Television Review: The PBS documentary series 'Latino Americans' covers nearly 500 years in its six hours. It's a fascinating take on a diverse population.
Review: A Revolutionary War hero wakes up in 21st century 'Sleepy Hollow,' where he's paired with a female cop, and creepy story lines abound. It's all great fun.
'Burn Notice': television review. The USA series about an out-of-favor spy, marking its finale, helped to redefine TV's leading men. A review by Mary McNamara.
Television review: In TNT's fascinating real-life 'Cold Justice,' crime fighters help re-investigate small town homicide cases and hopefully bring closure to the victims' families.
Critic's Notebook: The A&E series has found a family-values sweet spot in blending backwoods high jinks with swampy sophistication while ducking divisive issues.
Review: 'Silk,' a refined three-episode series on PBS, weaves archaic tradition with complex characters coping with sexism, classism and crime.
Television review: On 'Modern Dads,' A&E's stay-at-home dads reality show, they know what they're doing, making this a fun watch, a change of pace from the clueless-parent shows.
Critic's notebook: As the George Zimmerman trial, Paula Deen, CNN's 'The N-word' and the film '42' have shown, the present is inexorably linked to the past.
Television review: The moody and emotionally unsettling eight-part murder mystery series 'Broadchurch' starring David Tennant and Olivia Colman starts Wednesday on BBC America.
A strong supporting cast, featuring Gabrielle Union as a TV anchor, makes for a promising two-hour pilot in BET's 'Being Mary Jane.'
Review: 'Cedar Cove,' the Hallmark Channel adaptation of Debbie Macomber's novels, stars a radiant Andie MacDowell in a placid but hopeful drama series.
'Under the Dome,' the CBS adaptation of Stephen King's tale of a small town mysteriously trapped looks promising, if only it would slow down.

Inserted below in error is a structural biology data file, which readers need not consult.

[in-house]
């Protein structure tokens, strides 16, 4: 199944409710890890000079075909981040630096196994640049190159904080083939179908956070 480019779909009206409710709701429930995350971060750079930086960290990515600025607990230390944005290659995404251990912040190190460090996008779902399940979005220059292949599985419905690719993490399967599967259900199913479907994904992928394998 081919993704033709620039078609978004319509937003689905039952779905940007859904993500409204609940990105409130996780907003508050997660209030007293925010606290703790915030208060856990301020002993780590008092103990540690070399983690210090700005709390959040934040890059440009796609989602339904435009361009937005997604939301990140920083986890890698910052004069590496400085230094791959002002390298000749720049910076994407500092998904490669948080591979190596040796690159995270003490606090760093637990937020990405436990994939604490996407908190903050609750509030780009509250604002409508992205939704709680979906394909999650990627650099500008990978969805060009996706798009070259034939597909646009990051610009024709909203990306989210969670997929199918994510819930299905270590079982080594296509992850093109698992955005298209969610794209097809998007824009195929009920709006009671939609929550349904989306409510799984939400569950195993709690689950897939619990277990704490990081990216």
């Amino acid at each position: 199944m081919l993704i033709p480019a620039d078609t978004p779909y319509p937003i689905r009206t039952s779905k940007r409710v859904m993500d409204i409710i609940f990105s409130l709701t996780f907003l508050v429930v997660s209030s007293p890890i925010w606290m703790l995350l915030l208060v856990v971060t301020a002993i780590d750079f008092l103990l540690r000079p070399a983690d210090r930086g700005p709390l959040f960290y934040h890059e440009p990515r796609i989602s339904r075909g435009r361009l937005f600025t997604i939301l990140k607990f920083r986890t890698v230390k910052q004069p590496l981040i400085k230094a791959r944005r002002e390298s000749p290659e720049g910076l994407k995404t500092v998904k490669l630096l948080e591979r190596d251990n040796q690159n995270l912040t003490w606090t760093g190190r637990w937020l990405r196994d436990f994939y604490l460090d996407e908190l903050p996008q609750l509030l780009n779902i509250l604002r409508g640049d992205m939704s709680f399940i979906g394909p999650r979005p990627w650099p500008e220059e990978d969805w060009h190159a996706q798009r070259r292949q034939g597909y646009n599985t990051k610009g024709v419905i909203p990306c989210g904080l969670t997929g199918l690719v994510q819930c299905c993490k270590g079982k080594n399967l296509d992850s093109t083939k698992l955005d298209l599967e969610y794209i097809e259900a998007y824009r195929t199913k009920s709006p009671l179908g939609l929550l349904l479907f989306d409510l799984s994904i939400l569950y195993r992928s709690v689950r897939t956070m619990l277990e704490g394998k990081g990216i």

The dreamy young guy with a troubled past makes for a promising setup in ABC Family's new show 'Twisted,' debuting right after 'Pretty Little Liars.'
'Graceland,' the new USA series starring Aaron Tveit and Daniel Sunjata, evolves around a beachfront condo in Southern California that is home to FBI, DEA and U.S. Customs agents. It's a darker version of the network's bright fare, but not too dark.
Critic's Notebook: The Writers Guild list will delight and appall. It's real value comes in reminding us of all the wonderful stories that have been told over the years. Oh, Netflix ...
Aside from producer Eva Longoria's aim to bring talented Latinos to the screen, there's little else to applaud about Lifetime's cliche-ridden 'Devious Maids.'
Liz Garbus takes a pointed, poetic and occasionally overwrought look at the life of Marilyn Monroe. The star's own words form the heart of the film.
Steven Soderbergh's HBO biopic "Behind the Candelabra" with Michael Douglas as Liberace and Matt Damon as his young lover is a dazzling if superficial tale of star-powered excess.
There's nothing funny about the shrill 'Love Thy Neighbor,' a Tyler Perry creation that's so at odds with Oprah Winfrey's aim to enhance the TV experience.